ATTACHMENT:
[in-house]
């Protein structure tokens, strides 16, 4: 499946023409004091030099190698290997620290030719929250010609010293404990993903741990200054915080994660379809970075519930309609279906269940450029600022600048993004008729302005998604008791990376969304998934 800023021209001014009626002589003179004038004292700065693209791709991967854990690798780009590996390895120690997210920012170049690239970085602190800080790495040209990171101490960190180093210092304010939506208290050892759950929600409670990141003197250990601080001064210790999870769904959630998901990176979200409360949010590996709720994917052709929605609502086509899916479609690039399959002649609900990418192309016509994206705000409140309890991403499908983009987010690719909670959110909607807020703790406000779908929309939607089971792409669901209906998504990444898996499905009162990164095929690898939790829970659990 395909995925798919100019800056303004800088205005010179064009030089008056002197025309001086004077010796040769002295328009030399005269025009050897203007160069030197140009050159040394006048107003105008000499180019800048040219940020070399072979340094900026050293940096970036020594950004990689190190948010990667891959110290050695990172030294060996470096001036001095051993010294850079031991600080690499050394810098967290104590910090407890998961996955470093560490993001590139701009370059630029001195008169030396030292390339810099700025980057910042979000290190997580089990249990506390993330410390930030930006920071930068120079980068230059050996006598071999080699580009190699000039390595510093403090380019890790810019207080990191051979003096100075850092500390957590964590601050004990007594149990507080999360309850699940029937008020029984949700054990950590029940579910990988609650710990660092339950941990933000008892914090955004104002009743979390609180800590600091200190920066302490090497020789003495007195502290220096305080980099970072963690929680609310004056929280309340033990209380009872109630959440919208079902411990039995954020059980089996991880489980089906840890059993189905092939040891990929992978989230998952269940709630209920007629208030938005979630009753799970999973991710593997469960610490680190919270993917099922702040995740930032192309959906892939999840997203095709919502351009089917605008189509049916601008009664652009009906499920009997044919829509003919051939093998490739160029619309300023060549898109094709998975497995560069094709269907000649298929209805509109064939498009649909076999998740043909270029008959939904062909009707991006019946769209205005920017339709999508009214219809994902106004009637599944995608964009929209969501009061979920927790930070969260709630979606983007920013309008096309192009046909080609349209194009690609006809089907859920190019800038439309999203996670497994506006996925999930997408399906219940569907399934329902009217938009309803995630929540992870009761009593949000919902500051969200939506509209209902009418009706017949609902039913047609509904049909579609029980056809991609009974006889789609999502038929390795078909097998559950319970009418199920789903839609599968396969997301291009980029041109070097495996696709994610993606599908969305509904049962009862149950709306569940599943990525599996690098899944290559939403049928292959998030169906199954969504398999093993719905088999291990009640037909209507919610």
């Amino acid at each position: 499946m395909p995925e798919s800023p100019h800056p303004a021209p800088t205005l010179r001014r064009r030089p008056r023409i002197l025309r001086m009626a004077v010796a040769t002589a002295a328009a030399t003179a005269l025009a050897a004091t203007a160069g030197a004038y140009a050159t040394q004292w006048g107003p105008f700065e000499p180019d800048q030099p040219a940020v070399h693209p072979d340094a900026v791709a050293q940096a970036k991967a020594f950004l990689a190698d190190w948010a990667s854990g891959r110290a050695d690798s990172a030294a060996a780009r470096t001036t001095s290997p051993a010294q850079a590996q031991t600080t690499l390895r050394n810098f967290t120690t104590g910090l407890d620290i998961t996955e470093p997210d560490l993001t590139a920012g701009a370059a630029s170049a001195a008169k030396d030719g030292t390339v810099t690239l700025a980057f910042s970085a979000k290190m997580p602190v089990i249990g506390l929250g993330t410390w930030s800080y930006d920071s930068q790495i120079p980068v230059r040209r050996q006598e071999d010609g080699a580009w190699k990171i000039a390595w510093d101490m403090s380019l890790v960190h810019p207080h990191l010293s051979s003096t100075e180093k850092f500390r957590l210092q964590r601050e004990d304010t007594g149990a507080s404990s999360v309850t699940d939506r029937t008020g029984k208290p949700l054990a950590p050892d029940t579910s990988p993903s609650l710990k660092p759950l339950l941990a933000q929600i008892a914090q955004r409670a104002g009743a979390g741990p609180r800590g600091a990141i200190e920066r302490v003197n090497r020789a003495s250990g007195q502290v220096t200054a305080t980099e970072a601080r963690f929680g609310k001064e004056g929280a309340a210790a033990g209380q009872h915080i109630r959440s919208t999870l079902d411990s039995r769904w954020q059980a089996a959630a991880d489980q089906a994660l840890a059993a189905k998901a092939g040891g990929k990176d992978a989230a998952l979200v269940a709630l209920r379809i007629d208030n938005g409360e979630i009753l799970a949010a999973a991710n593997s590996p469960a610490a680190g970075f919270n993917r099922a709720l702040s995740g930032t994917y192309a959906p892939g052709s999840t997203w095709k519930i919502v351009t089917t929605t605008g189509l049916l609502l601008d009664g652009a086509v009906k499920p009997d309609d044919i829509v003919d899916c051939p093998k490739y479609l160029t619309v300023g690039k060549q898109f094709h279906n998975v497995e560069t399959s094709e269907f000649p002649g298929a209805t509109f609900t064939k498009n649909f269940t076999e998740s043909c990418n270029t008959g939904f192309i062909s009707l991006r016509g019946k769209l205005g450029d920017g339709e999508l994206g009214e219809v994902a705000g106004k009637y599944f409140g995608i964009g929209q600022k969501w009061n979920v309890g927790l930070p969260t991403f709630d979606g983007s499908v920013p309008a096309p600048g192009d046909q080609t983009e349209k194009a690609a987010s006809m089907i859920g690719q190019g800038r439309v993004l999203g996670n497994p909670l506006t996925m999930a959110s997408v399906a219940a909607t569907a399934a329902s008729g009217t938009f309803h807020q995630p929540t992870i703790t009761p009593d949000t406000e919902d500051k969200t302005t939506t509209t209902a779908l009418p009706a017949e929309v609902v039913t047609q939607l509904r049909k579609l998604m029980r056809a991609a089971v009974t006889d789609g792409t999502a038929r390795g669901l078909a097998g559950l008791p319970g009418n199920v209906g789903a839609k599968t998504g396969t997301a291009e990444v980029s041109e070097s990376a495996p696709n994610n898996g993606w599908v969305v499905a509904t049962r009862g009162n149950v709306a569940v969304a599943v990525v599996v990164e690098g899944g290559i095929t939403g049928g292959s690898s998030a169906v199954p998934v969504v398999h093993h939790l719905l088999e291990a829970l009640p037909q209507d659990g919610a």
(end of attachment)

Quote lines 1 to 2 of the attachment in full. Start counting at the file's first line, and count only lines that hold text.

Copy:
[in-house]
């Protein structure tokens, strides 16, 4: 499946023409004091030099190698290997620290030719929250010609010293404990993903741990200054915080994660379809970075519930309609279906269940450029600022600048993004008729302005998604008791990376969304998934 800023021209001014009626002589003179004038004292700065693209791709991967854990690798780009590996390895120690997210920012170049690239970085602190800080790495040209990171101490960190180093210092304010939506208290050892759950929600409670990141003197250990601080001064210790999870769904959630998901990176979200409360949010590996709720994917052709929605609502086509899916479609690039399959002649609900990418192309016509994206705000409140309890991403499908983009987010690719909670959110909607807020703790406000779908929309939607089971792409669901209906998504990444898996499905009162990164095929690898939790829970659990 395909995925798919100019800056303004800088205005010179064009030089008056002197025309001086004077010796040769002295328009030399005269025009050897203007160069030197140009050159040394006048107003105008000499180019800048040219940020070399072979340094900026050293940096970036020594950004990689190190948010990667891959110290050695990172030294060996470096001036001095051993010294850079031991600080690499050394810098967290104590910090407890998961996955470093560490993001590139701009370059630029001195008169030396030292390339810099700025980057910042979000290190997580089990249990506390993330410390930030930006920071930068120079980068230059050996006598071999080699580009190699000039390595510093403090380019890790810019207080990191051979003096100075850092500390957590964590601050004990007594149990507080999360309850699940029937008020029984949700054990950590029940579910990988609650710990660092339950941990933000008892914090955004104002009743979390609180800590600091200190920066302490090497020789003495007195502290220096305080980099970072963690929680609310004056929280309340033990209380009872109630959440919208079902411990039995954020059980089996991880489980089906840890059993189905092939040891990929992978989230998952269940709630209920007629208030938005979630009753799970999973991710593997469960610490680190919270993917099922702040995740930032192309959906892939999840997203095709919502351009089917605008189509049916601008009664652009009906499920009997044919829509003919051939093998490739160029619309300023060549898109094709998975497995560069094709269907000649298929209805509109064939498009649909076999998740043909270029008959939904062909009707991006019946769209205005920017339709999508009214219809994902106004009637599944995608964009929209969501009061979920927790930070969260709630979606983007920013309008096309192009046909080609349209194009690609006809089907859920190019800038439309999203996670497994506006996925999930997408399906219940569907399934329902009217938009309803995630929540992870009761009593949000919902500051969200939506509209209902009418009706017949609902039913047609509904049909579609029980056809991609009974006889789609999502038929390795078909097998559950319970009418199920789903839609599968396969997301291009980029041109070097495996696709994610993606599908969305509904049962009862149950709306569940599943990525599996690098899944290559939403049928292959998030169906199954969504398999093993719905088999291990009640037909209507919610």